Tips for Planning for a Long Term AbsenceJan 19, 2021
Are you finding yourself coming up on a long term absence and feeling overwhelmed at the thought of lesson planning for while you’re gone? You’re in good company! As I write this, I’m finalizing my lesson plans for my maternity leave that will take me from mid-March through the end of the school year.
When I first sat down to plan, I was met with a lot of thoughts, the main couple being “How am I going to get this all done?” and “What all do I even write?!” I hope these tips will help you stay calm as you write your plans! Please note: This is a guide for planned absences, such as maternity leave. This was not written with unplanned absences in mind.
1. Know How Long You’ll Be Out
I’ve found that a good starting point for planning a long-term absence is to know exactly what “long-term” means at your school. For me, it meant sitting down with my HR representative to figure out when my maternity leave would start and end. Knowing exactly how long you’ll be out helps you know just how much you need to plan!
Keep in mind: if your absence is related with maternity leave, it’s not always guaranteed when it will start! That being said, I am basing my plans off of my due date and adding about a week beforehand, just in case!
2. Find Out Who Will Cover You
Until recently, I was not sure if I would have a musically trained substitute. Due to Covid, our teacher absences have all been covered by people in-house. Not knowing the background of my sub was stressful, but things became much easier once I learned that I would have a music sub.
If you are unsure of what type of plans to leave, it is best to have a way to approach both scenarios. I knew that if someone in-house was going to cover me, I would need to be extremely detailed with my plans, especially with my elementary classes! (Middle and High are doing music history classes this year, so plans are a little easier for a non-music sub in that instance.) On the other hand, having a music sub allows for a little bit more creative freedom, both for you and the substitute.
Since I know my substitute will be musically trained, I am choosing to leave a list of overall goals/standards to accomplish, plus some ideas on how to engage the students. I will explain that the substitute has creative freedom on how they would like to approach the goals with the students. If my substitute was not musically trained, I would have had to be far more detailed and explicit in my instructions.
3. Write Down Everything, Not Just Lesson Plans!
Just like with a regular substitute, your long-term coverage person will need to know how things operate in your building. Let them know about behavioral/discipline procedures, where the restrooms are, emergency drills, and other things like that. They will also need to know about procedures that a one-day substitute may not need to know. For example, my substitute will have to enter grades and comments at the end of the quarter. Will your sub need to attend parent/teacher conferences? Are there any extra duties your substitute will need to cover? Look ahead in your calendar and write down everything your substitute will need to know for the time you’ll be out!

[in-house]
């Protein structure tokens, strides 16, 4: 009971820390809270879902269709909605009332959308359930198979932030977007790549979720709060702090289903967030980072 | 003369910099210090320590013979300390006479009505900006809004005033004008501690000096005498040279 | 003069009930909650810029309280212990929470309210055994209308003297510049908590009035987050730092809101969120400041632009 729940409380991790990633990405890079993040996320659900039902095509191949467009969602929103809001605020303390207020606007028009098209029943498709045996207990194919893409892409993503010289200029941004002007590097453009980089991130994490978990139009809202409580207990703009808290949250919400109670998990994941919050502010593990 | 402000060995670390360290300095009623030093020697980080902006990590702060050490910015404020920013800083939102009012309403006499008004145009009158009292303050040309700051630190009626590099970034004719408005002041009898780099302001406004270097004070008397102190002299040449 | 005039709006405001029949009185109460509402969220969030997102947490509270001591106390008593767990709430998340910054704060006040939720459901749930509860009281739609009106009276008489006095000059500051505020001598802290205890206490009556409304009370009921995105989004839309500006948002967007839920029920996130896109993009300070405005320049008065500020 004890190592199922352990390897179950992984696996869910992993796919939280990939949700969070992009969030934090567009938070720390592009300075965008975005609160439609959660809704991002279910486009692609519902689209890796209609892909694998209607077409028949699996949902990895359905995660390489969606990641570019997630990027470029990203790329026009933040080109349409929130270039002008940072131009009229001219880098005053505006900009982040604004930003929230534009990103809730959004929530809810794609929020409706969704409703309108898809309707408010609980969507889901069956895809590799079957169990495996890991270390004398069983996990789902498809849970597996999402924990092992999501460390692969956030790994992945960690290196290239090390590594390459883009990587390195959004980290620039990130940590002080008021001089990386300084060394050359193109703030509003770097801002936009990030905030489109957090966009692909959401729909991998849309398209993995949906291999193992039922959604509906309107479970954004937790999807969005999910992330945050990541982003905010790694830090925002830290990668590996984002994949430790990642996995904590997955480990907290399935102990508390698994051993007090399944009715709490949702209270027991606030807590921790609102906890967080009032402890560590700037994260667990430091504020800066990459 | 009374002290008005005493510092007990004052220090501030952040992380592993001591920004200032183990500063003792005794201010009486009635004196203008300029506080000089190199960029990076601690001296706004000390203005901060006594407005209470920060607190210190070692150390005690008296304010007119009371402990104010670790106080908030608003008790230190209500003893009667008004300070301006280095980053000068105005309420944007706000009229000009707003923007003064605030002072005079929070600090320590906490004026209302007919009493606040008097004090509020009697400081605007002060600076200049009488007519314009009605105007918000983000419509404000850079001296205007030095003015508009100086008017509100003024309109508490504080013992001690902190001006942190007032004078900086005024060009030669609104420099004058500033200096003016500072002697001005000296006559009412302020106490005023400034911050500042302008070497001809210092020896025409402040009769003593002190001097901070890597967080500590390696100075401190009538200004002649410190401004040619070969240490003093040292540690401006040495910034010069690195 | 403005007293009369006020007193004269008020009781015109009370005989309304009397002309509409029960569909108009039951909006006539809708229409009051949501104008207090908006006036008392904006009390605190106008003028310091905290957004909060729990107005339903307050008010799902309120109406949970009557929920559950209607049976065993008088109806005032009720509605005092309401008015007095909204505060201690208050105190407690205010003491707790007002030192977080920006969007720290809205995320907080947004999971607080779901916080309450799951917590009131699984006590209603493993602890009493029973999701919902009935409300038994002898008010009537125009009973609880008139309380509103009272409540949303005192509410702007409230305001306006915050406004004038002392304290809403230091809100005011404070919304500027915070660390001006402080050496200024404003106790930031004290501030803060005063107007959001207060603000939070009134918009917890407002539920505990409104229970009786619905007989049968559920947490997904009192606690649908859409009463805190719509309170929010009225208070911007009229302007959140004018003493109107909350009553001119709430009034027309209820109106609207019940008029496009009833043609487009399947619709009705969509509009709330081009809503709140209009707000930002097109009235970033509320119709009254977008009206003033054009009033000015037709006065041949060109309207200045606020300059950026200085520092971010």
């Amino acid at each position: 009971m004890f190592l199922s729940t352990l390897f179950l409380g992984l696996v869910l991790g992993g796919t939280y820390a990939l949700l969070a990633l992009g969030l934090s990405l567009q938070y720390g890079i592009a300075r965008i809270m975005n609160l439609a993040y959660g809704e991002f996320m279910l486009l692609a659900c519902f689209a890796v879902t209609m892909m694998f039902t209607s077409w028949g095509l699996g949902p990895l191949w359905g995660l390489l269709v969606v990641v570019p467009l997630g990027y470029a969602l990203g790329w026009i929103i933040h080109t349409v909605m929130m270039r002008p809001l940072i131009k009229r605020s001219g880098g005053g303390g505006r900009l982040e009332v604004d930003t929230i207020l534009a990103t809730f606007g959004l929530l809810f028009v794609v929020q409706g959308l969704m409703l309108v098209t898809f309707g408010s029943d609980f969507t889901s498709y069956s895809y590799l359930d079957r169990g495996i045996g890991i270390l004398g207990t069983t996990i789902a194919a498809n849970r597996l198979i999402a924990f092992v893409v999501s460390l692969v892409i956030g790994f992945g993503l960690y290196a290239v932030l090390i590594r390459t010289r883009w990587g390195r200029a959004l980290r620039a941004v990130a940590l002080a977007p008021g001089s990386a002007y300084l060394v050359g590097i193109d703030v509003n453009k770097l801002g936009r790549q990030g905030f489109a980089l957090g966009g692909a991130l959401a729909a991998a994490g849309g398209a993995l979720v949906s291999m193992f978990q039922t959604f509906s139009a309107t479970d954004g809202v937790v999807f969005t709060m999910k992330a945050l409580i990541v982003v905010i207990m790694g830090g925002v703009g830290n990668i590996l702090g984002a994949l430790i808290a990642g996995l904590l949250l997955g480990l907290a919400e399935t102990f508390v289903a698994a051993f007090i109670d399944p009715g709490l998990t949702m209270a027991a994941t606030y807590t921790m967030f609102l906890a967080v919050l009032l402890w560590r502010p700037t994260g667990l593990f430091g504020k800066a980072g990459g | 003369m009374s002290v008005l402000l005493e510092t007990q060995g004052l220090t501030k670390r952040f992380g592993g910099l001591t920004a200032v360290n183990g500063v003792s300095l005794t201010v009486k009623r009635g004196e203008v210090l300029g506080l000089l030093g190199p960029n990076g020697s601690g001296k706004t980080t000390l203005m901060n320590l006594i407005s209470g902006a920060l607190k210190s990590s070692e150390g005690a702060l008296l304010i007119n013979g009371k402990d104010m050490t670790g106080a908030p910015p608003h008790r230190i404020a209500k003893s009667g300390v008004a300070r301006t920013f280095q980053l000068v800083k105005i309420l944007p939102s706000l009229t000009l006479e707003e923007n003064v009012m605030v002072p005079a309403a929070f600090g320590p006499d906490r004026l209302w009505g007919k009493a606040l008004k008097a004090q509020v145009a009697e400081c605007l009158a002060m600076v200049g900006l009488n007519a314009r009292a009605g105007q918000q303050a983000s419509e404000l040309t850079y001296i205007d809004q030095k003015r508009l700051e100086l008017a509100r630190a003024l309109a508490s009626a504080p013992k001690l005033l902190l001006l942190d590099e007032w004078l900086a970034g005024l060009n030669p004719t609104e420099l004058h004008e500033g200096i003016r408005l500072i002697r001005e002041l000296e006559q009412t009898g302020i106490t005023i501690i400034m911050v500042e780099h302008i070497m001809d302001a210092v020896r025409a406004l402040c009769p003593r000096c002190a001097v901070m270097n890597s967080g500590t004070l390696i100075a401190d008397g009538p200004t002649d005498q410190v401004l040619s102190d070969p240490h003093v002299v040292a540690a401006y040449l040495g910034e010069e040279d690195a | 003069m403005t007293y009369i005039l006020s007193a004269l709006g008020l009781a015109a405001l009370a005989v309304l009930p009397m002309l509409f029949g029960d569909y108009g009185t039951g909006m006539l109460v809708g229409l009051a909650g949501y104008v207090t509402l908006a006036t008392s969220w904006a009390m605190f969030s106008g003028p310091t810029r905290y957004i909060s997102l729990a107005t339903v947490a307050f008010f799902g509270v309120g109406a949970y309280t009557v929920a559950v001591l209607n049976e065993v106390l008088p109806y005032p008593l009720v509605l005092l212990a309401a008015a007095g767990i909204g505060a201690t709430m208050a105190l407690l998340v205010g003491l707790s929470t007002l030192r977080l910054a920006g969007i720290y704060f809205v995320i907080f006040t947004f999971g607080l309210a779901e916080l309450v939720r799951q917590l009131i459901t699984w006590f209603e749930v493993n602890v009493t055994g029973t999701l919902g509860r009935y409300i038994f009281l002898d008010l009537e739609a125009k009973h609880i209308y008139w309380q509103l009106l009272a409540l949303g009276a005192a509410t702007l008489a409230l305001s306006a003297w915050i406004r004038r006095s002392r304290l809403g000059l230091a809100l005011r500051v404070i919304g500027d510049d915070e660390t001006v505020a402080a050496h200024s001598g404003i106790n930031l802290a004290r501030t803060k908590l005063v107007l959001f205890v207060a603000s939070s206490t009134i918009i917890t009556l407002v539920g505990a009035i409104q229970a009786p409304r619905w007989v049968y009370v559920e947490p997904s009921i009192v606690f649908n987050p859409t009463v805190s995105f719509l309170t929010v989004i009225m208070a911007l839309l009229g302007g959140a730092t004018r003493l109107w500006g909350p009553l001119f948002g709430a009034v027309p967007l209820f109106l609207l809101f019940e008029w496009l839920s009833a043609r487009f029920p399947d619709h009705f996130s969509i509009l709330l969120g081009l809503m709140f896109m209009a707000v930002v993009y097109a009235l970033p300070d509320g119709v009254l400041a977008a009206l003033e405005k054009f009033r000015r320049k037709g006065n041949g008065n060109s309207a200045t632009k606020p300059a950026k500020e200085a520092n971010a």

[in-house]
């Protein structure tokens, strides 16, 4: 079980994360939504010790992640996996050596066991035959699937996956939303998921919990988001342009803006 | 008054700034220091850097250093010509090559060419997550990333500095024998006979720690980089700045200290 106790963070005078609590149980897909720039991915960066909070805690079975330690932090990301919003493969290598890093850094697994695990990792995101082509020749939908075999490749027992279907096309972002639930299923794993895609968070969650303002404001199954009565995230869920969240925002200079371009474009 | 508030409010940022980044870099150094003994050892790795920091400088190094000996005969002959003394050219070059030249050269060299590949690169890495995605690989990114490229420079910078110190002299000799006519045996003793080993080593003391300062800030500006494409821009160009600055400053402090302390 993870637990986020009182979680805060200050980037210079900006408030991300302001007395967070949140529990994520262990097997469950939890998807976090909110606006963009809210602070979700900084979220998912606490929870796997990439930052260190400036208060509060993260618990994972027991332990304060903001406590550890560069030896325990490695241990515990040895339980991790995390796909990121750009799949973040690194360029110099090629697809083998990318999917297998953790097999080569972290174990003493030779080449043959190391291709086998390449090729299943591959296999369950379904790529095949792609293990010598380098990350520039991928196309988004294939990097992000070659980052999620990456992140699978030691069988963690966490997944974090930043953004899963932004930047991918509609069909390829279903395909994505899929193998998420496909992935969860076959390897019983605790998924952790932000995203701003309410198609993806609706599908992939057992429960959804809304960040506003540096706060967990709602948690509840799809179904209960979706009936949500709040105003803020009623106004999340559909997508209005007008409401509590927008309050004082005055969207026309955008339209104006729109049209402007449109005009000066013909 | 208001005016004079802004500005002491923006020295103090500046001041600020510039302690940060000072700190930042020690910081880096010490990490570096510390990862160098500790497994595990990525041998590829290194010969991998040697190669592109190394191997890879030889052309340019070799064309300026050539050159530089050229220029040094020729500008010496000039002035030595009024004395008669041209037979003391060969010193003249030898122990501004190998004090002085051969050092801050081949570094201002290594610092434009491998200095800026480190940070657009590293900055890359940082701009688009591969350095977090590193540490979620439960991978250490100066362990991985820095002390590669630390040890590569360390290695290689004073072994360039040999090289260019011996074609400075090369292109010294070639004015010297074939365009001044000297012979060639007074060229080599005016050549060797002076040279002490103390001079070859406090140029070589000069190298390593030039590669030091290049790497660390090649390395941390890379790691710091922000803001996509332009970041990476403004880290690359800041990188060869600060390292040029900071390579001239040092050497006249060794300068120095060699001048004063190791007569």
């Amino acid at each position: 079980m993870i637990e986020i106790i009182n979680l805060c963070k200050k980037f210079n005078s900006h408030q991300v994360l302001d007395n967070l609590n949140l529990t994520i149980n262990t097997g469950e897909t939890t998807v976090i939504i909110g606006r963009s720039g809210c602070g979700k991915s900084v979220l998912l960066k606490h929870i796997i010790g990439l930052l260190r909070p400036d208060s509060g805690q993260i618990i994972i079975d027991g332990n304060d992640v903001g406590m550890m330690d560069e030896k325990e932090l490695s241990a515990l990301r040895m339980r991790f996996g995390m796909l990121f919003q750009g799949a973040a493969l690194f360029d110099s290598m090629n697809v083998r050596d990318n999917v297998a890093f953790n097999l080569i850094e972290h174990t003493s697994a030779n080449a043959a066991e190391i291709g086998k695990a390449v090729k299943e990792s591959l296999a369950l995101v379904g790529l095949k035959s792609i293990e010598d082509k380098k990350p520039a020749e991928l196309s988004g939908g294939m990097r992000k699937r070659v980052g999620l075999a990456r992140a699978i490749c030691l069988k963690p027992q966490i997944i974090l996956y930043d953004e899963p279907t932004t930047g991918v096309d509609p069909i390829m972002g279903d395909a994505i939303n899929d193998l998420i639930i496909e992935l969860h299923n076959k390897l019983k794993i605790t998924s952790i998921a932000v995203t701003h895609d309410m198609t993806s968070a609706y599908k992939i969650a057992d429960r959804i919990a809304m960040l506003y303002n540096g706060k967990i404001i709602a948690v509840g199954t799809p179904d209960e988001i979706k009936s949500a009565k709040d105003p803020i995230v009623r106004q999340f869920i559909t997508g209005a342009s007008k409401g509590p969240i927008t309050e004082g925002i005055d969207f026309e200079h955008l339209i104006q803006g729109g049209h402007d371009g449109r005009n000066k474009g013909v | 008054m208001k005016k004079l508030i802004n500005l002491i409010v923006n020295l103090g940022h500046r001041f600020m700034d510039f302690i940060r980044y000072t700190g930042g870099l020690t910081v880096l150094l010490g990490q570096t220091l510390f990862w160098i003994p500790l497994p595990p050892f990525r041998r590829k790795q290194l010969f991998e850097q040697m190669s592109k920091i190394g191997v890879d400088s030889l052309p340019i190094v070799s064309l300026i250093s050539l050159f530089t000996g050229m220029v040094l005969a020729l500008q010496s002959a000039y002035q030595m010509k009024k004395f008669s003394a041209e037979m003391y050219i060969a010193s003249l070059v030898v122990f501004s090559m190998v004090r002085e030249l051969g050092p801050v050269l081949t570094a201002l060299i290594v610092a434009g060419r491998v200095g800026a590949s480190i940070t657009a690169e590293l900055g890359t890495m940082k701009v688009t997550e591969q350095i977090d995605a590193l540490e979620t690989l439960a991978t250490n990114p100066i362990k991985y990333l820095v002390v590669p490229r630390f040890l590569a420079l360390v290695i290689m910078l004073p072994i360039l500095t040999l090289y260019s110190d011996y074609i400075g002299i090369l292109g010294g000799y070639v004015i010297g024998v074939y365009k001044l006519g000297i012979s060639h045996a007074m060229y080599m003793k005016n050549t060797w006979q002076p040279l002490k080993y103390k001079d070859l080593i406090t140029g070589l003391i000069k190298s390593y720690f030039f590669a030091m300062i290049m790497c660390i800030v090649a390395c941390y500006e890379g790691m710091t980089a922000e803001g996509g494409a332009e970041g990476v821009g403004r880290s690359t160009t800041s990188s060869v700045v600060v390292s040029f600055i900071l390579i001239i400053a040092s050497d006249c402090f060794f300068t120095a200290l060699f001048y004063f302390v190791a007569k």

4. Set Them Up For Success
My school is known for being extremely welcoming of new people, so I was not worried about leaving. I knew my students and the substitute would all be in good hands. That being said, I still made sure to write down the names of people who could help in various situations. Grading questions? See this person. Behavioral issues? Call this person! Are you willing to be contacted with questions while you’re out? Let them know! If you set up a support system for your substitute, they will feel more at ease and ready to take on the challenge of filling in for you while you’re gone!
5. Figure Out How Your Coverage Will Be Chosen
I’ve been through several interviews for long-term sub positions, and each one is different. For your coverage, figure out if you’ll be included in the interview process or if it will just be administration handling the questioning. If you’re included in the process, be sure to bring a list of questions you’d like to ask the candidates. Think about questions you were asked when hired for your position and things you’ve learned on the job. Remember: They’re not replacing you, but they will be taking over your role while you are out.
If you are not involved in the interview process, see if you can give your list of questions to whoever will be in charge of meeting the candidates. You want someone to be comfortable and confident in whatever material you leave for them. You also want someone who will be a good fit for your students!
6. What Goals Should Students Have?
When it comes to actually writing your lesson plans, keep the big picture in mind. Like I mentioned earlier, your plans may be more or less detailed depending on what type of substitute you have covering for you. Whatever your situation may be, be clear in what you want the students to learn. I’m leaving my substitute a list of “goals” that the students should be able to accomplish by the end of their time in music class. You can approach this by leaving a list of the standards that need covered, or as a bulleted list of “Students should be able to…” statements. Whatever makes sense to you!
I hope this guide was helpful for you as you plan for your long-term absence. It can be quite overwhelming, but the That Music Teacher community is here to help! If you have further questions or want to become a part of our community, join the General Music Mastermind group on Facebook. It’s full of teachers who are more than willing to help with any music-related topic imaginable. We hope to see you there!
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